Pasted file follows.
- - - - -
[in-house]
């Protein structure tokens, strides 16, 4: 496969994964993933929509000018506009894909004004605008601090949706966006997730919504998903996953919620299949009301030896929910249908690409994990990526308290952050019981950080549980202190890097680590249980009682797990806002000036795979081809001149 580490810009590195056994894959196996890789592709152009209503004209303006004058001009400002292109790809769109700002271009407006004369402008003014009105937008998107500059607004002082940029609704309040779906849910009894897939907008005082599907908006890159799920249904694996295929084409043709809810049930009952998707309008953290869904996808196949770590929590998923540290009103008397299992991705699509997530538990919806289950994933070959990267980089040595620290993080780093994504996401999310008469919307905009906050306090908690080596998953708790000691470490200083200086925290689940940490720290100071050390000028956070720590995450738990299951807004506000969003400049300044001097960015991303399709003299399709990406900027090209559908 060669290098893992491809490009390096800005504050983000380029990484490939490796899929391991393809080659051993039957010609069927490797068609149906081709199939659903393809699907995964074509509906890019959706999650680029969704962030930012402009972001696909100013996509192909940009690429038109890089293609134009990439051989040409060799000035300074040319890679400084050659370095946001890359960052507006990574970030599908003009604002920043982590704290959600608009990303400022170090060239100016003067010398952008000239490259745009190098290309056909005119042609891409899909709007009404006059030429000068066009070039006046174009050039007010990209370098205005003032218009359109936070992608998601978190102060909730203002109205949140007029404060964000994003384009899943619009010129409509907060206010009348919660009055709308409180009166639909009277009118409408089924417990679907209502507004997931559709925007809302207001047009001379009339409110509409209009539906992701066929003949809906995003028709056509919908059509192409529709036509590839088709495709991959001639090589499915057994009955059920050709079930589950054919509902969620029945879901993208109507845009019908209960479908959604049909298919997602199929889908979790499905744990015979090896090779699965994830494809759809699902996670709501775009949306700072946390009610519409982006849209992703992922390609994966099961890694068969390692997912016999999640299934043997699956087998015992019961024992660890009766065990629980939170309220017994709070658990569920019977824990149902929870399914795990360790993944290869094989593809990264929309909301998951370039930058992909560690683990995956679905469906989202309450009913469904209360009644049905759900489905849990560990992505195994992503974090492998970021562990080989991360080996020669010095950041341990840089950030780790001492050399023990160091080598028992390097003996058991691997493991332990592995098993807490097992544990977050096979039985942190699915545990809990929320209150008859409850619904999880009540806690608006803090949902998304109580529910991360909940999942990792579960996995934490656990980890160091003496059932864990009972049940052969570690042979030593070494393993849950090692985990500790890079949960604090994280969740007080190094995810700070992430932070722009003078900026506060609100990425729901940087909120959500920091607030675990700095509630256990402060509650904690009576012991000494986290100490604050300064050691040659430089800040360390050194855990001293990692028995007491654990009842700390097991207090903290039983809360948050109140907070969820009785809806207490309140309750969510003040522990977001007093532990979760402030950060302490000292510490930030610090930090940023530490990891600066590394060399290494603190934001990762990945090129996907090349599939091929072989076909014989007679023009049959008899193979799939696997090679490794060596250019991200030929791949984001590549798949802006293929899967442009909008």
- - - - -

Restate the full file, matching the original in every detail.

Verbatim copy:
[in-house]
């Protein structure tokens, strides 16, 4: 496969994964993933929509000018506009894909004004605008601090949706966006997730919504998903996953919620299949009301030896929910249908690409994990990526308290952050019981950080549980202190890097680590249980009682797990806002000036795979081809001149 580490810009590195056994894959196996890789592709152009209503004209303006004058001009400002292109790809769109700002271009407006004369402008003014009105937008998107500059607004002082940029609704309040779906849910009894897939907008005082599907908006890159799920249904694996295929084409043709809810049930009952998707309008953290869904996808196949770590929590998923540290009103008397299992991705699509997530538990919806289950994933070959990267980089040595620290993080780093994504996401999310008469919307905009906050306090908690080596998953708790000691470490200083200086925290689940940490720290100071050390000028956070720590995450738990299951807004506000969003400049300044001097960015991303399709003299399709990406900027090209559908 060669290098893992491809490009390096800005504050983000380029990484490939490796899929391991393809080659051993039957010609069927490797068609149906081709199939659903393809699907995964074509509906890019959706999650680029969704962030930012402009972001696909100013996509192909940009690429038109890089293609134009990439051989040409060799000035300074040319890679400084050659370095946001890359960052507006990574970030599908003009604002920043982590704290959600608009990303400022170090060239100016003067010398952008000239490259745009190098290309056909005119042609891409899909709007009404006059030429000068066009070039006046174009050039007010990209370098205005003032218009359109936070992608998601978190102060909730203002109205949140007029404060964000994003384009899943619009010129409509907060206010009348919660009055709308409180009166639909009277009118409408089924417990679907209502507004997931559709925007809302207001047009001379009339409110509409209009539906992701066929003949809906995003028709056509919908059509192409529709036509590839088709495709991959001639090589499915057994009955059920050709079930589950054919509902969620029945879901993208109507845009019908209960479908959604049909298919997602199929889908979790499905744990015979090896090779699965994830494809759809699902996670709501775009949306700072946390009610519409982006849209992703992922390609994966099961890694068969390692997912016999999640299934043997699956087998015992019961024992660890009766065990629980939170309220017994709070658990569920019977824990149902929870399914795990360790993944290869094989593809990264929309909301998951370039930058992909560690683990995956679905469906989202309450009913469904209360009644049905759900489905849990560990992505195994992503974090492998970021562990080989991360080996020669010095950041341990840089950030780790001492050399023990160091080598028992390097003996058991691997493991332990592995098993807490097992544990977050096979039985942190699915545990809990929320209150008859409850619904999880009540806690608006803090949902998304109580529910991360909940999942990792579960996995934490656990980890160091003496059932864990009972049940052969570690042979030593070494393993849950090692985990500790890079949960604090994280969740007080190094995810700070992430932070722009003078900026506060609100990425729901940087909120959500920091607030675990700095509630256990402060509650904690009576012991000494986290100490604050300064050691040659430089800040360390050194855990001293990692028995007491654990009842700390097991207090903290039983809360948050109140907070969820009785809806207490309140309750969510003040522990977001007093532990979760402030950060302490000292510490930030610090930090940023530490990891600066590394060399290494603190934001990762990945090129996907090349599939091929072989076909014989007679023009049959008899193979799939696997090679490794060596250019991200030929791949984001590549798949802006293929899967442009909008």